The horrible fighting plods along and as spring emerges and the planting season begins, the uncertainties of the global impacts will become better known. Even if other global food powers can fill in the gaps for countries most affected, what is certain to be the case is that Ukraine will suffer the most, leaving an uncertain future regarding recovery for both the land and its people.

Because it is integrated into the world food system, China is connected with any disruptions that occur within it. This includes challenges coming from Russia’s unprovoked war with Ukraine. According to FAOSTAT China is dependent on Ukraine in particular for a few commodities. These include barley, maize, sunflower cake, and sunflower oil for which Ukraine was its leading supplier in 2020. According to Bloomberg News, shortages are going to force the need for alternative supply chains and products or its own resources to fill the void.

China is in a far better position than most countries, however, and thus more capable of adapting to disruptions in the global marketplace. According to FAOSTAT, in 2019 China accounted for nearly 30 percent of the world’s GDP in agriculture with a value of over $1.0 trillion and 7.1% of its own GDP. China is home to the world’s largest economy in agriculture and its value is more than all of the member nations of the Organization for Economic Cooperation and Development combined in addition to dwarfing entire regions of the world such as Europe and Central Asia; Latin America and the Caribbean; North America; South Asia; and Sub-Saharan Africa. China is thus dependent on global suppliers for staple crops or other basic needs to feed its population of 1.4 billion people.

Where China is more vulnerable, however, is in the acquisition of chemical fertilizers. According to FAOSTAT, in 2019 the country imported over 12 million tonnes, with potash, NPK fertilizers and anhydrous ammonia accounting for 94% of its demand. As with countries elsewhere in the world that rely on Russian fertilizer, an inability to acquire it will be detrimental to the availability of food and agricultural by-products. It is possible that other countries can fill the void, but prices are certain to increase with greater demand, which will also come with delays in access and other uncertainties.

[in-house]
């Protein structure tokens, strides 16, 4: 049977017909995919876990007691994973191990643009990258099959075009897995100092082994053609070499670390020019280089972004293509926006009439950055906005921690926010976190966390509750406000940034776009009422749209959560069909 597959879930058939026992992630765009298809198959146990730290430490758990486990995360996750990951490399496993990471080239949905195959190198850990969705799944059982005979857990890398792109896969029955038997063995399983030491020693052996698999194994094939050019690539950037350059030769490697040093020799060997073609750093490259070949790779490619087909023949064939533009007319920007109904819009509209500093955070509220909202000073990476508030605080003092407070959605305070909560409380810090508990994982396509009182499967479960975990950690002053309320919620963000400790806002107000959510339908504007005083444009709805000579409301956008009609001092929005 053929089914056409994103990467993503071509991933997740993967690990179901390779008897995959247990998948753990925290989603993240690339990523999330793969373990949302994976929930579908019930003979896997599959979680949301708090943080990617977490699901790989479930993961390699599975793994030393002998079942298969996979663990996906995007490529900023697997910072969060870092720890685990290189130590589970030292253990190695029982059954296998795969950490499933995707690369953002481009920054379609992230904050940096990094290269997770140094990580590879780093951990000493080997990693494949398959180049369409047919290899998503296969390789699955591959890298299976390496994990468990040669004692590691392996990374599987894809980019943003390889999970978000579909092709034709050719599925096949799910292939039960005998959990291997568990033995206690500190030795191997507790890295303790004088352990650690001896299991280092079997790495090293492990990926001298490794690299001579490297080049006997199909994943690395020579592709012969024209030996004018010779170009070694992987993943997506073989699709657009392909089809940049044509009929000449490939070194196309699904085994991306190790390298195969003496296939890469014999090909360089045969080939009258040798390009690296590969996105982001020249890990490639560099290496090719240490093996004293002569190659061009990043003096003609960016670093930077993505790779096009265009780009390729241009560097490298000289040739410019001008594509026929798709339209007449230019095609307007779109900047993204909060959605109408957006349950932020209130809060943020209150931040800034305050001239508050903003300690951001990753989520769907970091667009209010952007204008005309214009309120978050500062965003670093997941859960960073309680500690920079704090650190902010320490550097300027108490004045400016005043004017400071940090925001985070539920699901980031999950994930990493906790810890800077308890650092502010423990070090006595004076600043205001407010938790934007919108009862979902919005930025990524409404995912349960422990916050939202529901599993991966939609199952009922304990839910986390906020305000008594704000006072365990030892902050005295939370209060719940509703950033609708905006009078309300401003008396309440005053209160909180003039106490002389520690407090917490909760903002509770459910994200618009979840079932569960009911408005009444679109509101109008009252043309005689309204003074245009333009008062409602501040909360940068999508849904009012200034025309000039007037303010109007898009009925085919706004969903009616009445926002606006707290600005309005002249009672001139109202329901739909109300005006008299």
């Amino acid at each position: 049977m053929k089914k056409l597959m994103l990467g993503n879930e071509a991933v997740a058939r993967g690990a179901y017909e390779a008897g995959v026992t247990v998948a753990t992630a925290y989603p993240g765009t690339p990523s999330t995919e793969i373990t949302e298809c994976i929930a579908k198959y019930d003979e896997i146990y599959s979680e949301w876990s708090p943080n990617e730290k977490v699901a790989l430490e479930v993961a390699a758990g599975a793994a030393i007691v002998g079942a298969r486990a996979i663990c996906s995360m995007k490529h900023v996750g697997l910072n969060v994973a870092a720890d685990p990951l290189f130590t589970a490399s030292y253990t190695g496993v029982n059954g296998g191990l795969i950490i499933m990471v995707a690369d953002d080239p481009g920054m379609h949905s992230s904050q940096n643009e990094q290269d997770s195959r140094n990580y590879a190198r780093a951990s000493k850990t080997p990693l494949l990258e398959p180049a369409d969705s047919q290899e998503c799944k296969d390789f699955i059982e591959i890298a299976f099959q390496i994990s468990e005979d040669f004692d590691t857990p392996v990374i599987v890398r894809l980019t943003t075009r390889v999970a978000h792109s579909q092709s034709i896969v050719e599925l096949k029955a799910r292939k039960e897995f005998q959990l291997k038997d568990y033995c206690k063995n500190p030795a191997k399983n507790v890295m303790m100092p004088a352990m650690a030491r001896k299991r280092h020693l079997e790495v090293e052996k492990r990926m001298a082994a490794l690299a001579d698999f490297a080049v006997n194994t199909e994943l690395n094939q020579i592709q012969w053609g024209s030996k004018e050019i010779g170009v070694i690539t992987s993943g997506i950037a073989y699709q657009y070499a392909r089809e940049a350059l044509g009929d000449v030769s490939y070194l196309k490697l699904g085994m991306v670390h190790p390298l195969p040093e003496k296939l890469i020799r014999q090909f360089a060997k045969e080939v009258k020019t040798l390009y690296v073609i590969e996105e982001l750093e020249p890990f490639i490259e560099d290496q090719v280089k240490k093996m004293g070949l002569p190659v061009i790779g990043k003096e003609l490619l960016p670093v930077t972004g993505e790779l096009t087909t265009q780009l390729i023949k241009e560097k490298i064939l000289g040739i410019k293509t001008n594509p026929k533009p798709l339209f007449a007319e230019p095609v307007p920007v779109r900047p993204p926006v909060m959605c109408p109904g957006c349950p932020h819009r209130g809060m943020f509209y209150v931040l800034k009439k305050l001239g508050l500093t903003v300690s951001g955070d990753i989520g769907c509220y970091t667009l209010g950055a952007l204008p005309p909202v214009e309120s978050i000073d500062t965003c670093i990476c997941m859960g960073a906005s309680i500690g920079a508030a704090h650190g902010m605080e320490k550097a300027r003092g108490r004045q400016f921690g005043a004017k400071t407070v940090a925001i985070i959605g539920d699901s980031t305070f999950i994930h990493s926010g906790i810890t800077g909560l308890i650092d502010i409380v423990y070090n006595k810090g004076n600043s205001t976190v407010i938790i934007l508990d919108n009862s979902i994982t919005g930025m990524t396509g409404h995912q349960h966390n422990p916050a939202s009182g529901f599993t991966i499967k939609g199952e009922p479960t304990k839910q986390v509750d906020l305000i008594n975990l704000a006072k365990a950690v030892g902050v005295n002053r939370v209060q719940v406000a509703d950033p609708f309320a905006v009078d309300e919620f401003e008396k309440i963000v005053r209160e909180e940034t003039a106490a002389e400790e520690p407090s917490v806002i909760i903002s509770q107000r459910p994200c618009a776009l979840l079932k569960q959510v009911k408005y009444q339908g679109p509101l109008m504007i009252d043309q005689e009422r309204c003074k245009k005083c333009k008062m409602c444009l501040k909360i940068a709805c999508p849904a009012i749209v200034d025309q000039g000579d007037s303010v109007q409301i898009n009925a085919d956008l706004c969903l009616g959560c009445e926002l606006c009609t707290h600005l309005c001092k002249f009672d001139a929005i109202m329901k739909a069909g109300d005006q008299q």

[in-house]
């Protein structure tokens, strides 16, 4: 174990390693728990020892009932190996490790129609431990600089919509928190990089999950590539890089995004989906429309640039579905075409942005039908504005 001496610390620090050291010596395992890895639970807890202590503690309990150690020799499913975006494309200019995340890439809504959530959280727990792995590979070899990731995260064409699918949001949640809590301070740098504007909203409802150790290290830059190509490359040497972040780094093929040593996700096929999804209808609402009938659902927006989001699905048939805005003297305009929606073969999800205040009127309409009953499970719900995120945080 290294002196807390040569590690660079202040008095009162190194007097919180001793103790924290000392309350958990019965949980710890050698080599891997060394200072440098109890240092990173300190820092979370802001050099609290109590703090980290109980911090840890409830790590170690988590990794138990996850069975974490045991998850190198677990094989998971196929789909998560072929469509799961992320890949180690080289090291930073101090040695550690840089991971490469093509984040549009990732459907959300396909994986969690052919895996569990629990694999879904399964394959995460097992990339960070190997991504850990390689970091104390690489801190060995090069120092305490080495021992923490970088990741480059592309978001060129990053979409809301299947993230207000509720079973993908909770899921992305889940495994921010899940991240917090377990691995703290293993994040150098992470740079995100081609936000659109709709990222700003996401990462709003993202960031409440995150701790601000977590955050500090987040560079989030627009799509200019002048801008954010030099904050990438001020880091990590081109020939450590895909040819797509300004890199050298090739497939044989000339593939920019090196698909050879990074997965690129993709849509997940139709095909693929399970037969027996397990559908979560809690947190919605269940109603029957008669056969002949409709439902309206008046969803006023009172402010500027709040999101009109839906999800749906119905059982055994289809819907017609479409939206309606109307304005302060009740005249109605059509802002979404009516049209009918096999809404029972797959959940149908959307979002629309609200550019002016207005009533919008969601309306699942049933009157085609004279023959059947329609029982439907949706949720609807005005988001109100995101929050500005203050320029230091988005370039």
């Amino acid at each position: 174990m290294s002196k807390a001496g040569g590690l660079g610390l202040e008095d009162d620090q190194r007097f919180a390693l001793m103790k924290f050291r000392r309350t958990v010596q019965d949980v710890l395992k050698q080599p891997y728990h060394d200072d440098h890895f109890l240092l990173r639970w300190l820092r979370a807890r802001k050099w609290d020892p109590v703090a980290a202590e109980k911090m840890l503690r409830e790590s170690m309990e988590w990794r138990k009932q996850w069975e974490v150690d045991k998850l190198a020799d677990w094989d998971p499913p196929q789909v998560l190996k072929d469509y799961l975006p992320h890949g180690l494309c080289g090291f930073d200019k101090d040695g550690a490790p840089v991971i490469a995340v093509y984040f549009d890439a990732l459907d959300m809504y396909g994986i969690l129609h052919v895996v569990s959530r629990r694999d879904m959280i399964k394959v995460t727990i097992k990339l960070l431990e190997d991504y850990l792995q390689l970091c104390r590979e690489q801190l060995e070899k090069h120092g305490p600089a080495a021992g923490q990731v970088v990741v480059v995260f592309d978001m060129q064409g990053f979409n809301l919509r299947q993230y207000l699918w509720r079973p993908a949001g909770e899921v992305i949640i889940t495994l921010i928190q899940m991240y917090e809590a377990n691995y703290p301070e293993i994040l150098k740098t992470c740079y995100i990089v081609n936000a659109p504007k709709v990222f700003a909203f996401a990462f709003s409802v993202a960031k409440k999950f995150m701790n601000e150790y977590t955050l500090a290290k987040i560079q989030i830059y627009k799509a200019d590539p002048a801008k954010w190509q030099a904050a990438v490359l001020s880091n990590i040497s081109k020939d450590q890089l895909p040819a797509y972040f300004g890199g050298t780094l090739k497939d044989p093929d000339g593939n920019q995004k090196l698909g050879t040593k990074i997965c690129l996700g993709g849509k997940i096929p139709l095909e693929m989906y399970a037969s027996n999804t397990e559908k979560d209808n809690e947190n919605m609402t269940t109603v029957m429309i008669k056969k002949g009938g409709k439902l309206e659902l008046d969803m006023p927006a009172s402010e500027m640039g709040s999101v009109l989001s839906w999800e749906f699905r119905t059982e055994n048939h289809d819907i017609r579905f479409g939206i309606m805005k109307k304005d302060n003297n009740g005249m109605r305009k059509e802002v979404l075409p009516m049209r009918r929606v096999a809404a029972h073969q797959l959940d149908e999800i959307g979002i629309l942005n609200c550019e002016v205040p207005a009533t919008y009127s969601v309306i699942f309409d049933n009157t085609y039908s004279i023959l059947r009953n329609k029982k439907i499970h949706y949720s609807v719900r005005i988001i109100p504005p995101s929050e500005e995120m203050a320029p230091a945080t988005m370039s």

Regarding such vulnerabilities, it is certainly a benefit to China that it maintains a mutually reinforcing friendship with Russia on political and economic fronts. However, if the war drags on and the trade relationship becomes strained the country and its citizens could increasingly experience ill effects.

In the end, the challenges posed by the Russia’s unprovoked war in Ukraine and its effects on the world food system and China specifically largely depend on the duration and scope of the conflict. The further it extends into the crucial spring planting period and the more citizens, the environment, and the land are affected, the greater the challenges it will pose for countries dependent on imports from Russia and Ukraine as well as global citizens most vulnerable to rising prices. It is important to recognize that the impacts of military famines linger long after the end of the actual fighting. Only then can the damage be assessed and the efforts at recovery begin with regard to accounting for the devastation of lives lost and disruption and destruction of production and distribution capabilities in the world food system.

Interviewers: Chen Liyuan, Pang Huixuan

Editors: Xu Houkun, Wang Xuetong